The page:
Malaria: Study Reveals Dramatic Reduction in Severe Cases and Deaths Among African Children

Publicação: 8 de October de 2021

Combination of vaccine and medicine reduced deaths from malaria by 70% in clinical trial

For the double-blind, randomized, controlled study, nearly 6 thousand children aged between 5 and 17 months were recruited in Burkina Faso and Mali, two countries with a high malaria burden

A randomized trial found that seasonal vaccination and the combination of preventive medications reduced hospitalizations and deaths in children from malaria by approximately 70%. The results of the phase 3 clinical trial were published in the New England Journal of Medicine. Entitled Seasonal Malaria Vaccination with or without Seasonal Malaria Chemoprevention, the study followed nearly 6000 children aged between 5 and 17 months in Burkina Faso and Mali – two countries with very high disease burden – and where seasonal chemoprophylaxis is the current therapeutic regimen.

Coordinated by researchers from the London School of Hygiene and Tropical Medicine (LSHTM) in partnership with the Institut de Recherche en Sciences de la Santé (Burkina Faso); Malaria Research and Training Center (Mali) and Bamako University of Science, Technology and Techniques (Mali), the study involving the world’s first vaccine against malaria (RTS,S/AS01) found that combined administration rather than isolated, of vaccine and anti-malarial drugs before the rainy season could substantially reduce life-threatening cases in the Sahel (large sub-Saharan strip across Africa), a region where the increase in malaria transmission is seasonal. After three years, the combination of seasonal administration of antimalarials, known as seasonal malaria chemoprophylaxis (SMC) and vaccination has reduced clinical episodes, hospital admissions with severe malaria defined by the World Health Organization (WHO), as well as deaths caused by illness. SMC is the approach currently used in Burkina Faso and Mali. “This is the first time that a combination of chemoprevention and vaccination has been shown to be synergistic in reducing the incidence of uncomplicated and severe malaria”, highlights the LSHTM professor and member of the research team and Dr. Daniel Chandramohan.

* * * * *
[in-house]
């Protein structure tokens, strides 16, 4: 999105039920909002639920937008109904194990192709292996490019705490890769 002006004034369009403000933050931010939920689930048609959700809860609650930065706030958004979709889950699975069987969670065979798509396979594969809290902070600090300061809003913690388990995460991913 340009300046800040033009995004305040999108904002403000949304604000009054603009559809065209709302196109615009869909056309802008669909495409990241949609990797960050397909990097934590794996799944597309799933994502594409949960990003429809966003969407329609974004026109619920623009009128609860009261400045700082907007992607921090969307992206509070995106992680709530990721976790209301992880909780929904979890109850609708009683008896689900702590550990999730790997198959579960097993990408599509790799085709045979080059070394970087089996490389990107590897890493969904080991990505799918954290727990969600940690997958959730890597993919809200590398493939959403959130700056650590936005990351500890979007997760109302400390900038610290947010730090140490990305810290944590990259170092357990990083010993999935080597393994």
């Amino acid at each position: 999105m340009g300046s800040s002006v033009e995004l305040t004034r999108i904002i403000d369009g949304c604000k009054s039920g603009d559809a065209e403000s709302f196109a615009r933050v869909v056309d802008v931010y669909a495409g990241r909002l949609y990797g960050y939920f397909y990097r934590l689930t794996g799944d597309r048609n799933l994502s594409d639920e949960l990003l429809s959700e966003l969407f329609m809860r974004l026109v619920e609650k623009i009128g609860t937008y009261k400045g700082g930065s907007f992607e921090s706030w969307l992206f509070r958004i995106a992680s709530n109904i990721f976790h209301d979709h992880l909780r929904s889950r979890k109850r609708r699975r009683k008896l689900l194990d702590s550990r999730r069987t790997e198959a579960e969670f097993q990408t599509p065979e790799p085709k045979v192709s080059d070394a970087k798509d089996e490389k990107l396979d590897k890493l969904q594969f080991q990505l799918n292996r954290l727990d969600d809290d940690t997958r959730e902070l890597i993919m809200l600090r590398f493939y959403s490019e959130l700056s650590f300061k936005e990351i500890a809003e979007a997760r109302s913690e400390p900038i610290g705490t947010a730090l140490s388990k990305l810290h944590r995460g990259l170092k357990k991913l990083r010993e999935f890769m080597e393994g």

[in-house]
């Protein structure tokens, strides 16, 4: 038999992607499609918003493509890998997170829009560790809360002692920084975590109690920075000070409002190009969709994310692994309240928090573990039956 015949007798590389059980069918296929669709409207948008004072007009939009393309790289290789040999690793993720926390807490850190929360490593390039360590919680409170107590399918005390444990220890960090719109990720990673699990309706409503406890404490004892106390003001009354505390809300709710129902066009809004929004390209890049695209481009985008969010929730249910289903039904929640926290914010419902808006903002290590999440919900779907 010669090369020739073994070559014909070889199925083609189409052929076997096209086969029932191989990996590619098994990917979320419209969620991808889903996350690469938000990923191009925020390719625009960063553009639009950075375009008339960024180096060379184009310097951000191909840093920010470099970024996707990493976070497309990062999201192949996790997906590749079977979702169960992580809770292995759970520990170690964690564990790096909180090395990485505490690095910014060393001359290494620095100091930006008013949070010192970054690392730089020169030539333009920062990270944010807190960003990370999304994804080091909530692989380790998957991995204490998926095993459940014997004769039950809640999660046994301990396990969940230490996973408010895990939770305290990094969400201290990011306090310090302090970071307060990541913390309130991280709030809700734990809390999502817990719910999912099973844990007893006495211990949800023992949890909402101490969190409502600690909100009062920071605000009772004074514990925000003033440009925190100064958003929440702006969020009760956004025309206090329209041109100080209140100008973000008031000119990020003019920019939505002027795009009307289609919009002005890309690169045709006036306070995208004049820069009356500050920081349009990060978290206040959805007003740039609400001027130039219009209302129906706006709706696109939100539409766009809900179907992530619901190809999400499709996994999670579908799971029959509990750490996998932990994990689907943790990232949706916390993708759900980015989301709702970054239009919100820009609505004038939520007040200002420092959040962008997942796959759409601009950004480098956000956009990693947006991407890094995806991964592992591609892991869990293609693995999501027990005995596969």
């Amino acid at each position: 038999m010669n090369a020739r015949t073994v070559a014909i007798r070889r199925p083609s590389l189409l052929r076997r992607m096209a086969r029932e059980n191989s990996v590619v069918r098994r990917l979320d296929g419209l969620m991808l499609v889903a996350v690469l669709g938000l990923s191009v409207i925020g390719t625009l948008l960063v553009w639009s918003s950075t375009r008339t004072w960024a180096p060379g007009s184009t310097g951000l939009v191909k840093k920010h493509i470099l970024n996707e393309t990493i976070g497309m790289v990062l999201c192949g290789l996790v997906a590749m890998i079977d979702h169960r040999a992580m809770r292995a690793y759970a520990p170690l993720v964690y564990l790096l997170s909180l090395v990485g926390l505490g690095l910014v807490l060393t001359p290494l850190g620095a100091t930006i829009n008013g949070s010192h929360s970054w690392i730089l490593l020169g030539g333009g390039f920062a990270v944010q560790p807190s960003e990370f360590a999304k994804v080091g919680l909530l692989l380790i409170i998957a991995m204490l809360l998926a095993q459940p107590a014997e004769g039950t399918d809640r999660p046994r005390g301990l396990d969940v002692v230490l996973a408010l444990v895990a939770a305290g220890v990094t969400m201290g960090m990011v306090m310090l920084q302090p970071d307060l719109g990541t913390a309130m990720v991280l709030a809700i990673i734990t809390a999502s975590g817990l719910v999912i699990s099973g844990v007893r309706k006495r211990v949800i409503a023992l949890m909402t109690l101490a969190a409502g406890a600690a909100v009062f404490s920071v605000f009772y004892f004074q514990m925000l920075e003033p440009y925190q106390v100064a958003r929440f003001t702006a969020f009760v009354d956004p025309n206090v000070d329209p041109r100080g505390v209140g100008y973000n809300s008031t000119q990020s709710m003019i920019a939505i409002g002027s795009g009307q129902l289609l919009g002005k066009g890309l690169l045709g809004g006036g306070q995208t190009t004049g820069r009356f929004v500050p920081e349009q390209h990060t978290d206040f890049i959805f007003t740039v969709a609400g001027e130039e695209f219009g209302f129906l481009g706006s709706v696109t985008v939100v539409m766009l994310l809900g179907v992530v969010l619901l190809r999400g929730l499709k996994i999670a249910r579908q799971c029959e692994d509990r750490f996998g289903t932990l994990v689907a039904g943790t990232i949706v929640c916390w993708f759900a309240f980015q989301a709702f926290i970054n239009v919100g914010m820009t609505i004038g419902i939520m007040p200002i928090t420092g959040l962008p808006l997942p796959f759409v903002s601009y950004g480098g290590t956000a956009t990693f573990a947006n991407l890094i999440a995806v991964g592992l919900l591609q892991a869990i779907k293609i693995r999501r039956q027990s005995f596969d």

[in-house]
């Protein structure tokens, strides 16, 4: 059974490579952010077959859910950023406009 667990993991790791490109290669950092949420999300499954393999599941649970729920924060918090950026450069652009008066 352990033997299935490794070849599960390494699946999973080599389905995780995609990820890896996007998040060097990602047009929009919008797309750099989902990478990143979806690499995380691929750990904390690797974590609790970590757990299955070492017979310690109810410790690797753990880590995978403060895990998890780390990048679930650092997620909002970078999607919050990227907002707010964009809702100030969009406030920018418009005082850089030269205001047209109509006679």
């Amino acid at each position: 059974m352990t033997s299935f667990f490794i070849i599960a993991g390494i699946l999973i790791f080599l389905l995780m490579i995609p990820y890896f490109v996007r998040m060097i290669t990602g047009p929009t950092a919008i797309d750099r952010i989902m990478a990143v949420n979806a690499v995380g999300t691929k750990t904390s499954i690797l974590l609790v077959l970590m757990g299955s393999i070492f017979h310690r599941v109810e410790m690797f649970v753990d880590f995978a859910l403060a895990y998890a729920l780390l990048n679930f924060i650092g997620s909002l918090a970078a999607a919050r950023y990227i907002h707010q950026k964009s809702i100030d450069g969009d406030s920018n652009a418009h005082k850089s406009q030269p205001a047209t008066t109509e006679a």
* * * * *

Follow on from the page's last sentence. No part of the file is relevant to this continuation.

For this double-blind, randomized, controlled study, children were divided into three intervention groups, one of which received the RTS,S/AS01E vaccine alone; another received seasonal malaria chemoprevention alone, and the third group received a combination of vaccine and SMC. With this, the team found that a combination of the RTS,S/AS01E and SMC vaccine was more effective than either the vaccine or the SMC alone. The association with the vaccine reduced the incidence of cases of infection by 62%, severe malaria by 70% and death from the disease by 73%.